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Sexless Marriage? What to Do About It

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Leslie Becker-Phelps, PhD - Blogs
By Leslie Becker-Phelps, PhDPsychologistJuly 26, 2017

You miss sex. Over time, it has become less frequent until it has finally all but disappeared – or perhaps has truly disappeared altogether. In its place is an increasing tension. You might have unsuccessfully tried to fix the problem with candlelit dinners, sex toys, or romantic getaways. Maybe you’ve tried to talk about it – or maybe you only address it when a situation triggers you to explode. In any case, nothing has worked. So, now what?

Rather than trying to fix the problem head-on (finding a way to have more sex) you might do better to focus on the ways that you and your partner are experiencing this situation. Consider your own thoughts and feelings. And focus on your partner’s thoughts and feelings. This can be difficult to do without becoming so overwhelmed with your emotions that you lose the ability to think clearly about the situation. If this happens, find a way to calm yourself. Then come back to understand and have empathy for both of your experiences. Hopefully, from this perspective, you will also have compassion for both of your struggles.

When you talk with your partner, keep in mind that the conversation will not be a quick one. You need to take it slowly so that you each understand the other and feel understood. This will help you address the immediate problem that is really keeping you stuck – which isn’t the lack of sex in your marriage, but rather, your failure to work together to solve the lack of sex in your relationship.

After coming together on the issue, you might find that you have a new focus. You might listen better or with more empathy to your partner. But listening is only part of the equation. You must also be sure that your partner feels truly heard. Talk until you and your partner feel that you truly “get” what your partner feels in regards to your sex life and your relationship in general.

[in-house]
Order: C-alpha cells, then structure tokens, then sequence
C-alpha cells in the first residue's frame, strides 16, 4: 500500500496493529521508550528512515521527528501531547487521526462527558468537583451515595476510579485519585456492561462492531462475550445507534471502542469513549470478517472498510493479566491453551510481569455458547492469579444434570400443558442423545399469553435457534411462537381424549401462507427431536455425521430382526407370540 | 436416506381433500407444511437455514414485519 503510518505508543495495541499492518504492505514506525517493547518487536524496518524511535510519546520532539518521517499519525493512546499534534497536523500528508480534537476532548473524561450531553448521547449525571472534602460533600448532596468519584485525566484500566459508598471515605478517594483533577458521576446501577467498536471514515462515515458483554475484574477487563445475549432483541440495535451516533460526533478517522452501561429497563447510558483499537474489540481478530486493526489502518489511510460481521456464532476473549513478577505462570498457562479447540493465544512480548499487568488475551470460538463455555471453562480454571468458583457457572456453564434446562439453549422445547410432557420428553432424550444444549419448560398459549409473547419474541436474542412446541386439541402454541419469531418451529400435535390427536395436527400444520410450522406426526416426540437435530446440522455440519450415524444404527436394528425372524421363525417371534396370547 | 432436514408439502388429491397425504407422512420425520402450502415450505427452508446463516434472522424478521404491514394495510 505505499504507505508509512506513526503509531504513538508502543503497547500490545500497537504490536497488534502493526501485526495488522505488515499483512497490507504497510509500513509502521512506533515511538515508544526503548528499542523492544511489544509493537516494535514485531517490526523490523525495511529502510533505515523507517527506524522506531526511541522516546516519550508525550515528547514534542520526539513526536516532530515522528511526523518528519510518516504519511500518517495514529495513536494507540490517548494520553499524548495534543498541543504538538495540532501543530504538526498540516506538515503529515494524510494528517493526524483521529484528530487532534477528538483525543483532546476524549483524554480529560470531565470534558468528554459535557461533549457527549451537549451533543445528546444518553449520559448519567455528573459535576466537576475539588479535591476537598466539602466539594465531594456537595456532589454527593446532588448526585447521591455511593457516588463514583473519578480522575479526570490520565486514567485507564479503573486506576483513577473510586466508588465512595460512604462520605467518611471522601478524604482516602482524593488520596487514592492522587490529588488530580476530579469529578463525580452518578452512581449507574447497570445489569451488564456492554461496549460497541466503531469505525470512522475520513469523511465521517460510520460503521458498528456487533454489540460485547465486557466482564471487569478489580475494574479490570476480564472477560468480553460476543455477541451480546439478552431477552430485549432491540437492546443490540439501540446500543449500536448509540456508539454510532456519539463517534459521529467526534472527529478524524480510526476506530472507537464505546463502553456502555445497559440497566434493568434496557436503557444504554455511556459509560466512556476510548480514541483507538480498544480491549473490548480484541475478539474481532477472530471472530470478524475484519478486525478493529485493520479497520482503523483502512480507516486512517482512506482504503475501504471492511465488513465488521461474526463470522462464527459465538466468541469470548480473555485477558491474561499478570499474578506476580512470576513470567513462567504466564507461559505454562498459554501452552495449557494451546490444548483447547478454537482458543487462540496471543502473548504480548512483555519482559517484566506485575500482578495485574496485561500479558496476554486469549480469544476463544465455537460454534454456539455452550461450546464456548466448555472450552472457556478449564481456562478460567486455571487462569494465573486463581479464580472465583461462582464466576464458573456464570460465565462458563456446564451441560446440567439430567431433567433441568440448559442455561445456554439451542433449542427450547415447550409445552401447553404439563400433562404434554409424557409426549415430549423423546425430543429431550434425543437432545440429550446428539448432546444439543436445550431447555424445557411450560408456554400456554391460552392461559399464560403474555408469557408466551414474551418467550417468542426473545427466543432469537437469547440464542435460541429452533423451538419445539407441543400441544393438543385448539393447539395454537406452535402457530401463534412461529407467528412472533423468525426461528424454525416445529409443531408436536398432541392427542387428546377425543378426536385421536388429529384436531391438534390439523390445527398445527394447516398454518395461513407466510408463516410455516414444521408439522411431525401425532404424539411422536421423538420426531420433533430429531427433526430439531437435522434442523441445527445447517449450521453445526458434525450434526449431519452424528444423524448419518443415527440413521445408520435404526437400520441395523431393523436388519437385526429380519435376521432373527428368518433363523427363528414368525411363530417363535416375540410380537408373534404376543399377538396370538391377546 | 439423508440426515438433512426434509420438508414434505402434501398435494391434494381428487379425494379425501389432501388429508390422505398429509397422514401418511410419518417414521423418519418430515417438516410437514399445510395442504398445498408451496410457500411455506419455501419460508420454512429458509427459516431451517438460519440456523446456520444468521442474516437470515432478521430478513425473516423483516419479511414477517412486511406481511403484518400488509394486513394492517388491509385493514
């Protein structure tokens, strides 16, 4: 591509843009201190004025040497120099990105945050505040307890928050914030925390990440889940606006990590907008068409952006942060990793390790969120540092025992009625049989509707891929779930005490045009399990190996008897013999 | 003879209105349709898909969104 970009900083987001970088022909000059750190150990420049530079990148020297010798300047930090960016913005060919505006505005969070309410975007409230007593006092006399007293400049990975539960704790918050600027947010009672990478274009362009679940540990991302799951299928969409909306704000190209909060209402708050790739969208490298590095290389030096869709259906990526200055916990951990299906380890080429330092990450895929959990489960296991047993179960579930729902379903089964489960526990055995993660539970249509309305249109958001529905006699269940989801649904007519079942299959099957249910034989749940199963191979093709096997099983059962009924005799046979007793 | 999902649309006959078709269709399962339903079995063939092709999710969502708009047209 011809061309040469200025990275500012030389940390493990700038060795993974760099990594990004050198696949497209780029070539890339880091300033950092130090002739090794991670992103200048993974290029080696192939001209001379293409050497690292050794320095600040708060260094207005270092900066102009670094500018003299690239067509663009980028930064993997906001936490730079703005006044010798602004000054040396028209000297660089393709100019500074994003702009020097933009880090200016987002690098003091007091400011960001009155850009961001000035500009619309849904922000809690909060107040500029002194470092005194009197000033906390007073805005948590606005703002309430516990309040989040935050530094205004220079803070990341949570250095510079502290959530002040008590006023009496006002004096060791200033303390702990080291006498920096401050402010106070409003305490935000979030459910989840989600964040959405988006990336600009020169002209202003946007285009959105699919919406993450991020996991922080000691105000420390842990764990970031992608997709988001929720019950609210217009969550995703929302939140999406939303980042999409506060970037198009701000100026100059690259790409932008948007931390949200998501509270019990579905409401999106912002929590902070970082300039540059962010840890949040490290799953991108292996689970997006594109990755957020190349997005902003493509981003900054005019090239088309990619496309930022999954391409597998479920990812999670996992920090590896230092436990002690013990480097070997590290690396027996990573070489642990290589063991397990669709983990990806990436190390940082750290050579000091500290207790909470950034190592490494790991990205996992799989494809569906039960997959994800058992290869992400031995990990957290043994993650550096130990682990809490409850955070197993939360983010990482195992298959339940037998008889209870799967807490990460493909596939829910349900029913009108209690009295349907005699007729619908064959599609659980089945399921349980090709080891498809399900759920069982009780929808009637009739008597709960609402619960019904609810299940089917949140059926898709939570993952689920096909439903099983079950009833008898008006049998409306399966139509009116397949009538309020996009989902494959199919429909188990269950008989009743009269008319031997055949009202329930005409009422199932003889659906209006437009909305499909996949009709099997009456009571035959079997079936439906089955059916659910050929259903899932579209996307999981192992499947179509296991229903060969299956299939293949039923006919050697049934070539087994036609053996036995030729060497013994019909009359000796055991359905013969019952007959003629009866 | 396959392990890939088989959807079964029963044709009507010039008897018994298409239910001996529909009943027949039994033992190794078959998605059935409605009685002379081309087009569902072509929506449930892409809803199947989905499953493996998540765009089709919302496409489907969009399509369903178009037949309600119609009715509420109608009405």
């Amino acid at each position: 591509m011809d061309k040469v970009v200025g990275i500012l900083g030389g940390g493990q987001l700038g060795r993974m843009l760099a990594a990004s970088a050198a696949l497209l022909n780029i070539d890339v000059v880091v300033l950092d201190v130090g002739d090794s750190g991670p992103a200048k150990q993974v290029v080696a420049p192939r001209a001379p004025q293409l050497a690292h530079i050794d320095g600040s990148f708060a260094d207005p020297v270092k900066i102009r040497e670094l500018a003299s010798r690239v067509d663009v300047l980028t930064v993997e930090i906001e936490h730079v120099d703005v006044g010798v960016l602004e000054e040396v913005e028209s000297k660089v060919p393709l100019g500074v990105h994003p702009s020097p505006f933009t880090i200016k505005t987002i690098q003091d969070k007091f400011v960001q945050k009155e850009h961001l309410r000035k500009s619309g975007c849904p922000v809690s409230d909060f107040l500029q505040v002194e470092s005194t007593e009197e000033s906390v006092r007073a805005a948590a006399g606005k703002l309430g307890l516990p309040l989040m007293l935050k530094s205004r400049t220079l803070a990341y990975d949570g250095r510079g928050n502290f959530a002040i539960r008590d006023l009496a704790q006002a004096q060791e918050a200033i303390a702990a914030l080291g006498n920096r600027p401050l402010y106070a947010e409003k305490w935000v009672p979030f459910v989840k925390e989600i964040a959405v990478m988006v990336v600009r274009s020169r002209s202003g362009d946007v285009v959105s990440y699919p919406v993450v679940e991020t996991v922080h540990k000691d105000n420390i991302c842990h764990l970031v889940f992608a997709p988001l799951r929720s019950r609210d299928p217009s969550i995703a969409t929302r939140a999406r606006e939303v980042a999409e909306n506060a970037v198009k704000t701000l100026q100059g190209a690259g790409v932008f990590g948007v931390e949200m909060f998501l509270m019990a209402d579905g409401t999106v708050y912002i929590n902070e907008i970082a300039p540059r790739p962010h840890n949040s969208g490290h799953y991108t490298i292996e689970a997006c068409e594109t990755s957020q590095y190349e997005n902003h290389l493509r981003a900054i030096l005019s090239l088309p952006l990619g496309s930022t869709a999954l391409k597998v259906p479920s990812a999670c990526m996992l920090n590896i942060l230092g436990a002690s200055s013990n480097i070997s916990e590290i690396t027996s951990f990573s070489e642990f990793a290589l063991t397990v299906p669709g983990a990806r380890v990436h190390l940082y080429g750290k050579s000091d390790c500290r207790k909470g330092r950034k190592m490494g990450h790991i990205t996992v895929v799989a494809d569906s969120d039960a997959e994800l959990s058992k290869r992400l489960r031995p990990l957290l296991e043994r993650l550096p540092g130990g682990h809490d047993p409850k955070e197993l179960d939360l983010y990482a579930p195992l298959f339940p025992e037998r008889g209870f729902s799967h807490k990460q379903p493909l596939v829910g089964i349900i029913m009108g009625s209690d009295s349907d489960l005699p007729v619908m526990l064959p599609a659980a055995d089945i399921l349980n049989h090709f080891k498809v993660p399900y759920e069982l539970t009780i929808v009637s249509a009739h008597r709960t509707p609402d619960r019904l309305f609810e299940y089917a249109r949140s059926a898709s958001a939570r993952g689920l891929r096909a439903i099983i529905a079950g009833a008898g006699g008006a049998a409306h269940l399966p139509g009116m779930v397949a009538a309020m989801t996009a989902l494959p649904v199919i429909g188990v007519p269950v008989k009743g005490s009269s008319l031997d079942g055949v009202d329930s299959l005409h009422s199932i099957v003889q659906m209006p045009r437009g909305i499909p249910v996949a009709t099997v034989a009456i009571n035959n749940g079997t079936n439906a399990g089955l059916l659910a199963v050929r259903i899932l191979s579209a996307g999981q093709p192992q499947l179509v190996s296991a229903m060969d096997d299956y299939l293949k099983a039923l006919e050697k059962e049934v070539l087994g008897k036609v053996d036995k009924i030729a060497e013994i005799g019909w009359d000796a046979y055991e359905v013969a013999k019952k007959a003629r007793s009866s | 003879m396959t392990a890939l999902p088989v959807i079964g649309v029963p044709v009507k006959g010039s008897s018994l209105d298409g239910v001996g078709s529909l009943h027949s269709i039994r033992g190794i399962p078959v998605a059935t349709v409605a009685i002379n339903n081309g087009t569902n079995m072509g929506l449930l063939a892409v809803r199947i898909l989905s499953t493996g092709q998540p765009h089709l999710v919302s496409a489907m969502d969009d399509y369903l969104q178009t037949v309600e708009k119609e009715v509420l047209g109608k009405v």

It is equally important, of course, that you feel heard and understood, too. You must clearly express your own experience and be persistent about it. If you partner doesn’t seem to understand, try to express yourself in another way, or pick a different time or place to talk about it.

Sometimes it’s hard to decide who goes first in sharing their experience, or how to negotiate both of you feeling heard. But it can help to repeatedly come back to assuring each other that you want both of you to be happy. Once you have achieved a sense of being on the same team, though having different personal experiences, you can work more effectively together to resolve your issue. It might involve some compromise or moving a bit outside your comfort zone. If you are both stumped about how to move forward, you might decide to look for outside help – either from self-help resources or by seeking out professional help from a couples therapist or a sex therapist.

Your sex life is clearly not just about quantity – how often you have it – but also quality. It is also about two people coming together physically to express their emotional or psychological connection. So, think and talk about any difficulties that might be based in the physical act of sex as well as those that might be based in the dynamics of your emotional connection. If you come together effectively around your struggles as a couple, you will hopefully find a way to increase your intimacy on both physical and emotional levels.

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About the Author
Leslie Becker-Phelps, PhD

Dr. Becker-Phelps is a well-respected psychologist, who is dedicated to helping people understand themselves and what they need to do to become emotionally and psychologically healthy. She accomplishes this through her work as a psychotherapist, speaker and writer. She is the author of the book Insecure in Love.

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